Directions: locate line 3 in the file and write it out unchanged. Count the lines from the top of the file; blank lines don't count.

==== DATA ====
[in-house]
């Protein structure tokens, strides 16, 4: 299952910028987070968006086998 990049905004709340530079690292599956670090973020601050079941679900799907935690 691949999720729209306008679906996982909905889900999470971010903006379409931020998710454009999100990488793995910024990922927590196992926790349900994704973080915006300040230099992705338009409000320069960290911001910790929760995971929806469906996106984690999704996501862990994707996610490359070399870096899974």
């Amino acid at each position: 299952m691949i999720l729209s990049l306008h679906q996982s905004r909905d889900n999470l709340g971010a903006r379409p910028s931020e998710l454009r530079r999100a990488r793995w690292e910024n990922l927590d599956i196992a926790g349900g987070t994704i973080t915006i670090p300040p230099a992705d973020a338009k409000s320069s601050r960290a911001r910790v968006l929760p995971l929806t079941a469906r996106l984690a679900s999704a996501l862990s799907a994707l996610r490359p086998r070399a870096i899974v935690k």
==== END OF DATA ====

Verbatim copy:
């Amino acid at each position: 299952m691949i999720l729209s990049l306008h679906q996982s905004r909905d889900n999470l709340g971010a903006r379409p910028s931020e998710l454009r530079r999100a990488r793995w690292e910024n990922l927590d599956i196992a926790g349900g987070t994704i973080t915006i670090p300040p230099a992705d973020a338009k409000s320069s601050r960290a911001r910790v968006l929760p995971l929806t079941a469906r996106l984690a679900s999704a996501l862990s799907a994707l996610r490359p086998r070399a870096i899974v935690k």